He ends up at the ceremony where the cult is trying to do their thing to Alessa. The girl is strapped to a table while the robe-clad cult members surround her and do their nasty cult stuff. (Always with the burlap robes, these cults. If I ever start a death cult our ceremonial garb will be sweatpants and black T-shirts that say “CULT MEMBER” on them.) This seems to be the ceremony where the town was first corrupted, the big moment that started it all. Except that we just saw her in some sort of spectral form, floating around the town and lowering property values at a record-breaking pace. Perhaps there is more to it than I’m seeing, but I’m suffering from Plot Comprehension Fatigue.
When Travis enters the room one of the cult members addresses him, “I’m surprised to see you. We had assumed you’d just leave.” Which was kind of what I thought as well. His personal problems are sorted, but Travis just can’t get enough of this place.
We’re now embroiled in a four-way conflict: Travis vs. Cult vs. Alessa vs. Summoned Demon God. Guess who ends up doing all the heavy lifting.
A bunch of freaky stuff happens that’s really too abstract to explain. He visits some locations from the original Silent Hill game and eventually fights the Demon Guy. The thing looks more like something from Doom than Silent Hill. It’s just horned demon thing. Seven feet tall. Bipedal, two arms, three attacks. Fire, brimstone, roaring, etc. Pretty standard stuff for a videogame, and sort of unimaginative compared to the freakish stuff we fought earlier. I can’t fault the game too much for this, though. Final boss fights have never been a strong suit of Silent Hill.
But we can fault the game for the weapons. By now Travis has an unbelievable collection of guns. A couple of pistols, a shotgun, a hunting rifle, and an assault rife. This is in addition to his half-dozen typewriters and TV sets, as well as the (hang on let me count) twenty-four blunt weapons. No I am not kidding. It’s enough of a load to make Gordon Freeman stagger. This is a ridiculous armory for any game, and completely bonkers for a survival horror game that’s otherwise trying so hard to be taken seriously.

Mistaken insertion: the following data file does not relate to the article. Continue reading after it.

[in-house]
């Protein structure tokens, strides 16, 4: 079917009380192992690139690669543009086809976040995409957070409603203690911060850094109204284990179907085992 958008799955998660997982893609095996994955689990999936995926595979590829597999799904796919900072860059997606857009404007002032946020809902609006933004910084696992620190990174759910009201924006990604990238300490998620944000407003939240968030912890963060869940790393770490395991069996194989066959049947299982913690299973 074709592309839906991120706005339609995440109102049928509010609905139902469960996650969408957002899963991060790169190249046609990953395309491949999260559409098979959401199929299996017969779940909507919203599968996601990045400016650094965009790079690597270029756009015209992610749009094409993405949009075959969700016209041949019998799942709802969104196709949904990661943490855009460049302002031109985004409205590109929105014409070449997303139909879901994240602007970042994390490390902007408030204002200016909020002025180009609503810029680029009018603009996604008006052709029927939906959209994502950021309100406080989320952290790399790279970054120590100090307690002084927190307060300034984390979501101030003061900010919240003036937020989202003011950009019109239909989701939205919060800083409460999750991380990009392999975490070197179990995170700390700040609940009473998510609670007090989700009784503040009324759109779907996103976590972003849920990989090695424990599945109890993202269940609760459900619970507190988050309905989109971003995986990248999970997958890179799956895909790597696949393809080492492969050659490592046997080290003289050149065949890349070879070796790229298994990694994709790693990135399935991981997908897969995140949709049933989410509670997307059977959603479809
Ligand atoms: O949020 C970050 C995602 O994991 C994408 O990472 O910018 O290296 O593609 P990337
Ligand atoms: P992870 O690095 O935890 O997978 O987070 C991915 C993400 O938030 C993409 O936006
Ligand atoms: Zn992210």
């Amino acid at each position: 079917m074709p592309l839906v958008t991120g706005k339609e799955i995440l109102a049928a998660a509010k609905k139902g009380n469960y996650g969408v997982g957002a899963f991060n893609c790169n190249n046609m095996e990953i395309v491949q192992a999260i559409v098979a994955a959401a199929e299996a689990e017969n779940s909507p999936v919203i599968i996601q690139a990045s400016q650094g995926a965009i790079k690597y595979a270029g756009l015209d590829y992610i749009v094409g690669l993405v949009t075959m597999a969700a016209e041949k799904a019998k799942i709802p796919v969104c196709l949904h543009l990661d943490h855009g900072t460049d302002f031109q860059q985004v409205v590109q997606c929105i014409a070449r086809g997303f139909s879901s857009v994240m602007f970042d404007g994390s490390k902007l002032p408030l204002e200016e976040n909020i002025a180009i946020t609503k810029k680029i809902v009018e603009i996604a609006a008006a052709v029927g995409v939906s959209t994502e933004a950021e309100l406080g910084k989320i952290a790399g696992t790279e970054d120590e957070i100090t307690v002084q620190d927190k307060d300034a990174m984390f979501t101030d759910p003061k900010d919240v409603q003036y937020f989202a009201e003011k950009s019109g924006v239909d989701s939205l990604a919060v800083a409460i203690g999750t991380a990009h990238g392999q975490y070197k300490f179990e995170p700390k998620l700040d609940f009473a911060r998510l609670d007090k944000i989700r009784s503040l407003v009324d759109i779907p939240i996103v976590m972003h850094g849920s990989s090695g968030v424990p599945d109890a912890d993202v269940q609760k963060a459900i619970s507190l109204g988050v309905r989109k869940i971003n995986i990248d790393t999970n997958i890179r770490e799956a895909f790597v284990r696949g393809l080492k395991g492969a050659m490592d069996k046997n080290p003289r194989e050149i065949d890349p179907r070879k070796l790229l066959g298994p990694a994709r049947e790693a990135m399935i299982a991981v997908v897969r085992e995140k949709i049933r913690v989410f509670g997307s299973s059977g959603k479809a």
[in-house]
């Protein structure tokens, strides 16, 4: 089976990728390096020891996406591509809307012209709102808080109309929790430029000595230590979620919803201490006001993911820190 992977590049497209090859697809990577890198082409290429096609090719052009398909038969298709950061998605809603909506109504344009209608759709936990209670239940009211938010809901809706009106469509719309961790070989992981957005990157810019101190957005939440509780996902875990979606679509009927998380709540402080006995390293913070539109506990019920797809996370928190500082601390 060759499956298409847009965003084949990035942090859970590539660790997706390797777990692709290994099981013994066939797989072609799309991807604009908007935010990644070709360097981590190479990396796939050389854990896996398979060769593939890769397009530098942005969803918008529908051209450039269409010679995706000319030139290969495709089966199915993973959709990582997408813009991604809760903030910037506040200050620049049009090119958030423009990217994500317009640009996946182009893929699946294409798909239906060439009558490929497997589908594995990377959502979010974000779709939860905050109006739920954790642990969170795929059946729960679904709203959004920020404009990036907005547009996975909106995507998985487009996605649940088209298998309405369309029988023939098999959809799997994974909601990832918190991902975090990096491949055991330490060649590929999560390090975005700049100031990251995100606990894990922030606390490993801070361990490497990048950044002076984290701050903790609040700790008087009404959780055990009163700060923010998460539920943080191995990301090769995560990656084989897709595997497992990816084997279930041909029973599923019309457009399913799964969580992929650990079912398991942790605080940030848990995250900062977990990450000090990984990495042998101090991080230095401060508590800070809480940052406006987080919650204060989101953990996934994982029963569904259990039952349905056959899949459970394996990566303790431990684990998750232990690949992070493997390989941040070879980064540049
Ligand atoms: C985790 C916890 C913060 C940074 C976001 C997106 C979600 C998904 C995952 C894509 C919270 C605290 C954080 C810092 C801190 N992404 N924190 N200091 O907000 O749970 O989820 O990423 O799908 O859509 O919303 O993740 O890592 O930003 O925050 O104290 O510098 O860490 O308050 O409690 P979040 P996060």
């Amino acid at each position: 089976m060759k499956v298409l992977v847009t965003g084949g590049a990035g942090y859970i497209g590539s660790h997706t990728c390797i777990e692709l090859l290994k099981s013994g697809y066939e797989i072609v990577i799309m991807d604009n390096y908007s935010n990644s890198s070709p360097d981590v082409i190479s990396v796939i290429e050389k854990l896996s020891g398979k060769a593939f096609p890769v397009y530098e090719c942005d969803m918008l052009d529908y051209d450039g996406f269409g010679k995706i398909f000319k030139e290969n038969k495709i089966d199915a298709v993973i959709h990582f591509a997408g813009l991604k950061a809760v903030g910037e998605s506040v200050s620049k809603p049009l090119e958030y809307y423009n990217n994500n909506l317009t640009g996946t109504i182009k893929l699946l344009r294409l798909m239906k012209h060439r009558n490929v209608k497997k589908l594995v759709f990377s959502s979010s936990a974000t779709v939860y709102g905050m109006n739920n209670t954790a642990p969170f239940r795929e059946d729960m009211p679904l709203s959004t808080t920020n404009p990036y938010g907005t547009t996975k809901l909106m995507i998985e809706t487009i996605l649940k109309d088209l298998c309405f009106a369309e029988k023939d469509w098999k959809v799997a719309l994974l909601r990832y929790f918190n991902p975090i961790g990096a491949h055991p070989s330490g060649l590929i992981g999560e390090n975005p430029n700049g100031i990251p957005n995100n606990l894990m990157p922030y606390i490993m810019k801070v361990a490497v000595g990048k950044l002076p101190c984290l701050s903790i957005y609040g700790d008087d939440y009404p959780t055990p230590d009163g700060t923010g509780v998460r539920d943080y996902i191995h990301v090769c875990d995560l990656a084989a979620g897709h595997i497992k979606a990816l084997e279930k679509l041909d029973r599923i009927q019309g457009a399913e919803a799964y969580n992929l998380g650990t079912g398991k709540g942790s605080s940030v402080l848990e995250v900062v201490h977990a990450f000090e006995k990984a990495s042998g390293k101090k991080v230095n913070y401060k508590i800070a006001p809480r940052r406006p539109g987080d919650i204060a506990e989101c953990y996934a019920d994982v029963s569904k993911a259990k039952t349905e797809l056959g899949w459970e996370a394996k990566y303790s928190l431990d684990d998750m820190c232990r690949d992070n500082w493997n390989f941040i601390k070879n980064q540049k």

In any case, I never fail to be amazed at how non-bulletproof demons are.
The battle ends and Travis wakes up outside, in the daylight. Travis manages to dust himself off and amble out of town without ever understanding what was really going on. He walks back to his truck and drives out of town with a smile on his face. Roll credits.
Origins is the runt of the Silent Hill litter, but after an awkward start it did manage to deliver some thrills before it devolved into tedium and frustration. It’s not a bad survival horror game, it’s just bad compared to what it could have been in the hands of someone less ham-fisted in their approach. I can’t help but wish they would
fine tune it a bit let me write one of these things.
Thanks again* to Kevin for sending it along. It was not the crowning jewel of the Silent Hill franchise, but this series more than made up for that. This was a lot of fun.
* It wasn’t until I typed those words that I realized I never actually thanked him in the first place. So I’ll do it now: Thanks Kevin! Also, did you know Kevin has a fantasy roleplaying comic? I’m just sayin’.